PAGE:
Maryanne Demasi, an Australian journalist and TV Producer, has compiled a two part video with interviews of cardiologists, lipidologists and other experts on the question of cholesterol and heart disease. Part one discusses the Cholesterol Theory .and Part Two the Statin anti-cholesterol drugs. She interviews Rita Redberg MD, Beatrice Golomb MD, Jon Abramson MD and Stephen SInatra MD in part two.
Thanks to Uffe Ravnskov MD PhD of Thincs for bringing this to my attention.
Articles with Related Interest
Heart of the Matter. Does high cholesterol really increase your risk of heart attacks? Thursday 24 October 8pm on ABC 1
Is the role of cholesterol in heart disease really one of the biggest myths in the history of medicine? For the last four decades we’ve been told that saturated fat clogs our arteries and high cholesterol causes heart disease. It has spawned a multi-billion dollar drug and food industry of “cholesterol free” products promising to lower our cholesterol and decrease our risk of heart disease. But what if it all isn’t true? What if it’s never been proven that saturated fat causes heart disease? In a special two part edition of Catalyst, Dr Maryanne Demasi investigates the science behind the claims that saturated fat causes heart disease by raising cholesterol.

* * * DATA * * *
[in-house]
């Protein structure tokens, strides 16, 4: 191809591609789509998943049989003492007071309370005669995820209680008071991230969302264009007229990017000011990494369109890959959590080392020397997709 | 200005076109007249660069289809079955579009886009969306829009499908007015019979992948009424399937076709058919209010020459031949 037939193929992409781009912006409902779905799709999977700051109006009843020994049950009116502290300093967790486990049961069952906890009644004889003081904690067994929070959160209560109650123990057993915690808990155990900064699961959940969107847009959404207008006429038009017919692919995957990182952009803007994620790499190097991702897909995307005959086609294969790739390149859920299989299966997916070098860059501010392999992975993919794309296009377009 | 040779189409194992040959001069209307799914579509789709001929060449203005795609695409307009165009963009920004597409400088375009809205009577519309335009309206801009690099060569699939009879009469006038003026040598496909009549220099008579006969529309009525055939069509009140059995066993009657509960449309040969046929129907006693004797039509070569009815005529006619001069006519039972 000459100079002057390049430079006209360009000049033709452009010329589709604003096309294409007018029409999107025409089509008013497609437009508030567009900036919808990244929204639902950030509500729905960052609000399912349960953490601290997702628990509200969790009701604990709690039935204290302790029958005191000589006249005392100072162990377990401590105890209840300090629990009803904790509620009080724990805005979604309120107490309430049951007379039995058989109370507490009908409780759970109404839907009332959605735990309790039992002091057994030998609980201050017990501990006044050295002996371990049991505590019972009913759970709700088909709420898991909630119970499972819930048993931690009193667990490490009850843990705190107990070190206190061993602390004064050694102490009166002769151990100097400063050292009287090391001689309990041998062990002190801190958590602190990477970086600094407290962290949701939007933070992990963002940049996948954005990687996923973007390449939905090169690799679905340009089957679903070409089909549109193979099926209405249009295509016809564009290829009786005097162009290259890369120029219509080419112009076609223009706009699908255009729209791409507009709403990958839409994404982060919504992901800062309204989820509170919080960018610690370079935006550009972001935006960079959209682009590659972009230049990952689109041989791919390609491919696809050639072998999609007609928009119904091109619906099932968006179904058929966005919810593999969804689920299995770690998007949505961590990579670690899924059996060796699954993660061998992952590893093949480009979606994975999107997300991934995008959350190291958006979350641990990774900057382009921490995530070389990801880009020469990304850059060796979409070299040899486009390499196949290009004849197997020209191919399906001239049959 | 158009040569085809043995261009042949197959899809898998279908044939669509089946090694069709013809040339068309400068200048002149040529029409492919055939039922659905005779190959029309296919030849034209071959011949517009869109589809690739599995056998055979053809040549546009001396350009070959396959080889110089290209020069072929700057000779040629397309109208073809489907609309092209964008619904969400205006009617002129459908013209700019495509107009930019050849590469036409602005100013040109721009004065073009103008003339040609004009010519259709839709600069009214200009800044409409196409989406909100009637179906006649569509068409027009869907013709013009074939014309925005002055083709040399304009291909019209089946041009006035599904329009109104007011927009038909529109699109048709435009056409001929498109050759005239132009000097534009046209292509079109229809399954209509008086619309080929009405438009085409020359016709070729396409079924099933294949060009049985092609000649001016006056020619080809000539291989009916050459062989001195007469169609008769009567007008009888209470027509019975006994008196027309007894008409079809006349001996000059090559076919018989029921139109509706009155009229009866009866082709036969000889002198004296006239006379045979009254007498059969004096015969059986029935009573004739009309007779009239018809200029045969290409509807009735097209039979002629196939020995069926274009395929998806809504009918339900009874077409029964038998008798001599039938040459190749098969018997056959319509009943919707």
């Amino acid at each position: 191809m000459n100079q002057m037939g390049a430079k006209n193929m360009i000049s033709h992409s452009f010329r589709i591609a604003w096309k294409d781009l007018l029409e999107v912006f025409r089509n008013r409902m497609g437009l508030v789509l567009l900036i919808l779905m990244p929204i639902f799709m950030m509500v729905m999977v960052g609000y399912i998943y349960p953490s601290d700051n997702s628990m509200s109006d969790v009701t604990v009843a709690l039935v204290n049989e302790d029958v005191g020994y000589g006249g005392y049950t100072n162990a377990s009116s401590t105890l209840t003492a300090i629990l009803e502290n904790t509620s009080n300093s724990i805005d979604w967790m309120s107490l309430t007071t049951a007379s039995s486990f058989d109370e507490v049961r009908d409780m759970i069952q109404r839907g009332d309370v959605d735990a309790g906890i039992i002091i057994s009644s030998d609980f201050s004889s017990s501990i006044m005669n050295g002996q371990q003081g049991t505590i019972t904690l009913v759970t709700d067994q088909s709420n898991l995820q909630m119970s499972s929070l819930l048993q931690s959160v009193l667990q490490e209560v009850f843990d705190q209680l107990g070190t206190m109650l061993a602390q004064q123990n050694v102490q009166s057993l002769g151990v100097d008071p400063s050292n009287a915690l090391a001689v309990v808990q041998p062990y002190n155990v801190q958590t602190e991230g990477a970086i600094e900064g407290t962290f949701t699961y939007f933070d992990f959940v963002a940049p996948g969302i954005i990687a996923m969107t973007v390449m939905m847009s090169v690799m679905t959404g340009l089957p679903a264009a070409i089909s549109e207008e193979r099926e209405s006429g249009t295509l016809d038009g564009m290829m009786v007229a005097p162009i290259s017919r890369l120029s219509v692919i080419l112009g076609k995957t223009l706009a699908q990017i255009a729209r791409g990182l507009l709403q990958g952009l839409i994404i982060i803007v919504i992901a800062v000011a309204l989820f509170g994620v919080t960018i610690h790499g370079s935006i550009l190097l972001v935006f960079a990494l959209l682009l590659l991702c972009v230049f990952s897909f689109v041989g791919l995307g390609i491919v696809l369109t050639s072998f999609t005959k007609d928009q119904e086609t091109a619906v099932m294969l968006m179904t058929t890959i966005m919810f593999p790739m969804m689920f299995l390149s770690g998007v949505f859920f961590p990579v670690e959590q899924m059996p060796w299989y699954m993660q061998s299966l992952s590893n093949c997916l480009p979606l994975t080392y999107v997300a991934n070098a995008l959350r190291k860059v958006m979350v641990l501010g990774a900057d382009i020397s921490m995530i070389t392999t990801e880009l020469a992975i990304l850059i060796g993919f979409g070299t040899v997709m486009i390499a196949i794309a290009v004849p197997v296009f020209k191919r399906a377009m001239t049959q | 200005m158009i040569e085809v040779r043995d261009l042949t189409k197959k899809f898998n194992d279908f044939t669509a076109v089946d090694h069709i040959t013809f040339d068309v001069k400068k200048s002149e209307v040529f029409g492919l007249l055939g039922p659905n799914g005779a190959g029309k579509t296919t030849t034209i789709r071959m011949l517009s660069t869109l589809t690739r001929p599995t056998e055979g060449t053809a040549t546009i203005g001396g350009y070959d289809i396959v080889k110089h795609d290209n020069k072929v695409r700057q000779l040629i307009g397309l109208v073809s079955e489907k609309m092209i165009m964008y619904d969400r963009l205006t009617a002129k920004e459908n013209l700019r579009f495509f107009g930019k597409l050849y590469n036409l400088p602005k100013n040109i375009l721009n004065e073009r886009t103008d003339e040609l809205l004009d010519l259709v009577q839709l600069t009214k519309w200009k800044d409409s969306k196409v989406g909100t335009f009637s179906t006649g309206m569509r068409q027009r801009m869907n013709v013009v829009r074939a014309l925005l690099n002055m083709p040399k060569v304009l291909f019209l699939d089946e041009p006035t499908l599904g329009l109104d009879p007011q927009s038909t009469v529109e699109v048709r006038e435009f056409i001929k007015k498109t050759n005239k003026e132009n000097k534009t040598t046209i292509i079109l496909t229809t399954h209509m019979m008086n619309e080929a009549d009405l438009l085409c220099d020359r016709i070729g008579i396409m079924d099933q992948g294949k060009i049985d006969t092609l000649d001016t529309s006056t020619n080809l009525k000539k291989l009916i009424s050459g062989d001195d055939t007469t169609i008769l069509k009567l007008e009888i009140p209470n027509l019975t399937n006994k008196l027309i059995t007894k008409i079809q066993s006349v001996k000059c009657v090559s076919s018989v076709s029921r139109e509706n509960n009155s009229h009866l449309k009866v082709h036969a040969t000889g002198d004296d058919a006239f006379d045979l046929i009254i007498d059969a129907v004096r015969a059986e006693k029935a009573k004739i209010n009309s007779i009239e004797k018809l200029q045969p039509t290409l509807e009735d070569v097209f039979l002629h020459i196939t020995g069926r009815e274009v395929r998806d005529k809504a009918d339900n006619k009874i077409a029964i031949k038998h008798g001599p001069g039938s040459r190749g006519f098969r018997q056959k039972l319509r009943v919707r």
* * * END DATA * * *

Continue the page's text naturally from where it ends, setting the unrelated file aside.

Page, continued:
Simon Broome Familial Hyperlipidaemia Register Group 2008
Reductions in all-cause, cancer, and coronary mortality in statin-treated patients with heterozygous familial hypercholesterolaemia: a prospective registry study.
Neil A, Cooper J, Betteridge J, Capps N, McDowell I, Durrington P, Seed M, Humphries SE.Source NIHR School of Primary Care Research, Division Public Health and Primary Health Care, University of Oxford, Old Road Headington, Oxford, UK.
Methods and results A total of 3382 patients (1650 men) aged <80 years were recruited from 21 lipid clinics in the United Kingdom and followed prospectively between 1980 and 2006 for 46 580 person-years. There were 370 deaths, including 190 from coronary heart disease (CHD) and 90 from cancer. The standardized mortality ratio (compared with the population in England and Wales) was calculated before and from 1 January 1992. In patients aged 20–79 years, CHD mortality fell significantly by 37% (95% CI = 7–56) from 3.4- to 2.1-fold excess. Primary prevention resulted in a 48% reduction in CHD mortality from 2.0-fold excess to none, with a smaller reduction of nearly 25% in patients with established disease. Coronary mortality was reduced more in women than in men. In patients without known CHD at registration, all-cause mortality from 1992 was 33% (21–43), lower than in the general population, mainly due to a 37% (21–50) lower risk of fatal cancer.Introduction